Observations on Sixth St. sleepers

This is a guest post from Waferboard. You can find him on Twitter @waferboard or on Friendfeed.     For the second year now I’ve noticed there are more people sleeping on Sixth Street in the winter than in the summer. The cold and the wetness of the season are probably contributing factors. Following myRead More

This is a guest post from Waferboard. You can find him on Twitter @waferboard or on Friendfeed.

 

A makeshift windbreak at the Anglican church on Carnarvon
A makeshift windbreak at the Anglican church on Carnarvon

 

For the second year now I’ve noticed there are more people sleeping on Sixth Street in the winter than in the summer. The cold and the wetness of the season are probably contributing factors.

Following my commute route down Sixth Street from Sixth Avenue down to the Columbia Skytrain station, here are a few of the spots that have attracted overnight visitors. Obviously this is not exhaustive and perhaps not even representative of the city.

Shop doorways

Sixth & Sixth

In some ways I’m surprised not too see more of these types of sleepers. They’re fairly common in Gastown and Downtown Vancouver. However, a closer examination of the architectural peculiarities of New Westminster show that there are fewer recessed (and hence sheltered) doorways here. I have a suspicion that Gastown may have fewer alternatives to doorways than New Westminster as well. The disadvantage of the doorway is if someone wants to use the door, you have to move. Popularity: low

A peculiar recess by a window

Sixth & Fourth; Sixth & Blackford
If I was homeless this would be one of the first places I’d check out. I’d like to know what the original purpose of this recessed window was, with its own little privacy wall. During the summer its home to a bed of lava rock, and in winter it can hold two, or maybe three (if you’re close friends) people. The wall and the fact that it’s recessed means almost total privacy and shelter from the elements. It’s also conveniently close to the 7-11 across the street. I’ve been surpised more than once by a friendly “Good morning!” by an occupant, that’s how out-of-sight this location is. Popularity: high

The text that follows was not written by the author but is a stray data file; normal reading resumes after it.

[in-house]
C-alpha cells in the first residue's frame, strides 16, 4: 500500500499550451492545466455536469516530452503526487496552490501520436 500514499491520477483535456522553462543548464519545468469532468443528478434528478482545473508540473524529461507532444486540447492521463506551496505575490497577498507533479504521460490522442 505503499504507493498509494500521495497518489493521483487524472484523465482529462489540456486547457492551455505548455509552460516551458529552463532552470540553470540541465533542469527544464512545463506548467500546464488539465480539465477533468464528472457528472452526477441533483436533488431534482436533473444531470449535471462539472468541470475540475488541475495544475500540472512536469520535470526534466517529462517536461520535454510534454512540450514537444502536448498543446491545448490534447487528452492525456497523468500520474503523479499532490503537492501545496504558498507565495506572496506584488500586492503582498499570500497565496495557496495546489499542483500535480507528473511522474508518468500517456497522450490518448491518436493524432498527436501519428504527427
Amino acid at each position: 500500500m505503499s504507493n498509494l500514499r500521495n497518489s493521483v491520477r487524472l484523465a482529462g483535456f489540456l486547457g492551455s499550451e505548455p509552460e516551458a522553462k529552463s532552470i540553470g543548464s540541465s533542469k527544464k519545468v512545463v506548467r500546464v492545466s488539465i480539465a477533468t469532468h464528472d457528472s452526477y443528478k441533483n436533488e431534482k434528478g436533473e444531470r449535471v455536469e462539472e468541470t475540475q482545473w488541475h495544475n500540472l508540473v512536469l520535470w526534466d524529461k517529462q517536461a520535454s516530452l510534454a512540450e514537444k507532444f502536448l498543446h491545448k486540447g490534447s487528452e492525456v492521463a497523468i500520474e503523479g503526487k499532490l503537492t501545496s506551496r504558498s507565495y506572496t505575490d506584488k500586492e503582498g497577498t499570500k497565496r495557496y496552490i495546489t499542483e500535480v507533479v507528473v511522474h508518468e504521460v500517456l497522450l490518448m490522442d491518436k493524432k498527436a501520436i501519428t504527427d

The well-lit covered business entrance

(See #3 on the map above)

It’s a peculiar and counter-intuitive fact: many homeless prefer to sleep in well-lit, very public areas. It’s safer, presumably. The Re/Max building entrance has a few low walls to bed against and lots of light. The covered area is quite large and is suitable for parking shopping carts or for people with lots of stuff to lug around, or for groups of people. However, it is exposed on two sides, despite the low walls and I suspect it must get quite windy. Popularity: low

The Anglican church on Carnarvon

Anglican Church on Carnarvon

It’s not on Sixth, but it’s pretty close, and it’s also a really popular spot, both in winter and summer. It’s not hard to see why: there are two covered areas, a nice lawn, a door-step round the back with a fair view and a soup kitchen. The covered areas are large enough for several people, carts and lots of baggage, and it’s location on a steep slope facing south helps protect the otherwise open area. Popularity: high

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3 comments

  1. When the Royal Bank building was built across from the mall on 6th avenue, I immediately noticed the street sleepers and panhandlers in the alcoves of the building. It was not long before the property owner installed steel shapes in those spaces to prevent that. I think it is a shame tey didn’t make the steel shapes bike lockups.

  2. Those steel bars are interesting from all sorts of angles. I've noticed the numbers of sleepers has gone down. They haven't disappeared though. Panhandlers use the bar as a sort of arm rest and as a space divider. The bars are also, inadvertently I presume, garbage catchers. Stuff that gets over the barrier seems to stay there.

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